From SantaCruzSentinel.com, Opinion, 27 Sept 2011.
With President Barack Obama working his way back to Washington from Silicon Valley, delivering his jobs-and taxes-message, Republicans are confronting a historic political dilemma.
While the president’s popularity continues to plummet, voters nationwide are not enamored of Republicans’ job performance in Congress, which leaves the 2012 elections outlook impossible to assess more than a year out.
But this much is clear — many in the party are not confident about their field of presidential candidates.
The two leading candidates, Texas Gov. Rick Perry and former Massachusetts Gov. Mitt Romney, both have serious negatives to overcome if they are to capture the hearts, minds and delegate votes of party faithful. Perry’s shoot-from-the-hip style and nearly incoherent answers to debate questions have raised alarm bells. Romney’s Obama-esque health care program in Massachusetts and his Mormon religion may keep him from overtaking Perry. Meanwhile, former Godfather’s Pizza CEO Herman Cain won the straw poll Saturday in Florida — a strong indication Republicans are ready for a candidate who can speak the truth and provide inspiration.
While there’s much to like about the plain-speaking Cain, the failure of any candidate to move into a frontrunner position has led, inevitably, to renewed calls for New Jersey Gov. Chris Christie to enter the 2012 race.
Christie is a former prosecutor who has won admiration among many Republicans for his budget cutting prowess in public-employee-union-dominated New Jersey.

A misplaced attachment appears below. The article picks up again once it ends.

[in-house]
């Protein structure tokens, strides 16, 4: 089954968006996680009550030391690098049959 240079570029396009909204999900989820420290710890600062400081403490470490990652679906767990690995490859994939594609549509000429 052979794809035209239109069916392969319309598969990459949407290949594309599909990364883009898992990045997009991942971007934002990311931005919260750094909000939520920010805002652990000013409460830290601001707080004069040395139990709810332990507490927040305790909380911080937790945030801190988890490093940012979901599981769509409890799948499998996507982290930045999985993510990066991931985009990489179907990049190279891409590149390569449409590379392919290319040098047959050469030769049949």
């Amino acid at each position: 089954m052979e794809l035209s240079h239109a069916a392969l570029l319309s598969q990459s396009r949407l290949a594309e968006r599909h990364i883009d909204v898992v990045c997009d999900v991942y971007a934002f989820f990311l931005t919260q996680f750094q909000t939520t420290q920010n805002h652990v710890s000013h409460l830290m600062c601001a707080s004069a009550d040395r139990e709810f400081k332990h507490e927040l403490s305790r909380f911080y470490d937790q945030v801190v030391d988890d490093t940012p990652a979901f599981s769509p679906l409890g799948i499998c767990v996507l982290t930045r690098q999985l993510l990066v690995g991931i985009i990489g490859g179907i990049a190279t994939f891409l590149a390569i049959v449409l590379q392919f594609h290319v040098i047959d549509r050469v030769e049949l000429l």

But while Christie would seem a vastly superior candidate to Perry, it’s curious that in a party drifting rightward there would be such a clamor for him to run even as he insists he won’t.
Not only has Christie expressed support for Obama’s education policies, he’s also said he believes climate change is the real deal.
Christie also has expressed support for a path to citizenship for illegal immigrants.
Perry has already run aground trying to explain why he wanted to give in-state tuition to the children of illegal immigrants — but Christie would really ruffle feathers in a party gone decidedly, and wrongheadedly, hard-line on immigration.
(Farmworkers Forum note: Gov. Christie opposes DREAM Act legislation as he made clear last night in his speech at the Reagan Library.)
In 2008, Christie was quoted that “being in the country without proper documentation is not a crime.”
Tell that to the other candidates and immigration hawks in Congress.
In 2010, the governor said that immigration is a federal issue and “should be handled by the feds” who “have to put forth a commonsense path to citizenship for people.”
Put aside that Christie is right — the greater issue is could he, or any candidate, bring the party out of woeful restrictionist policies repugnant to many Latino voters? Consider that earlier this year, Republican House Judiciary Chairman Lamar Smith of Texas introduced the Legal Workforce Act, which would force employers to run names and Social Security numbers of their workforce through the federal E-Verify database.
Agricultural producers — an industry in which three quarters of the people who pick this country’s fruit and vegetables are undocumented — hate this bill. Not only has E-Verify proven to be unreliable, it will scare away ag workers, leading to labor shortages and causing some growers to move outside the U.S. Far better would be the AgJobs proposal, which would allow about 1.5 million illegals to remain in this country and eventually earn legal status. But Smith and other Republicans have denounced this program as “mass amnesty” for illegal immigrant farmworkers.
Republicans are on the wrong side of immigration. Government should be working to provide more paths to legal immigration and not put more federal restrictions on business.
We’re waiting for one Republican presidential candidate to speak truthfully and intelligently on this issue. Perhaps we’re waiting for Gov. Christie.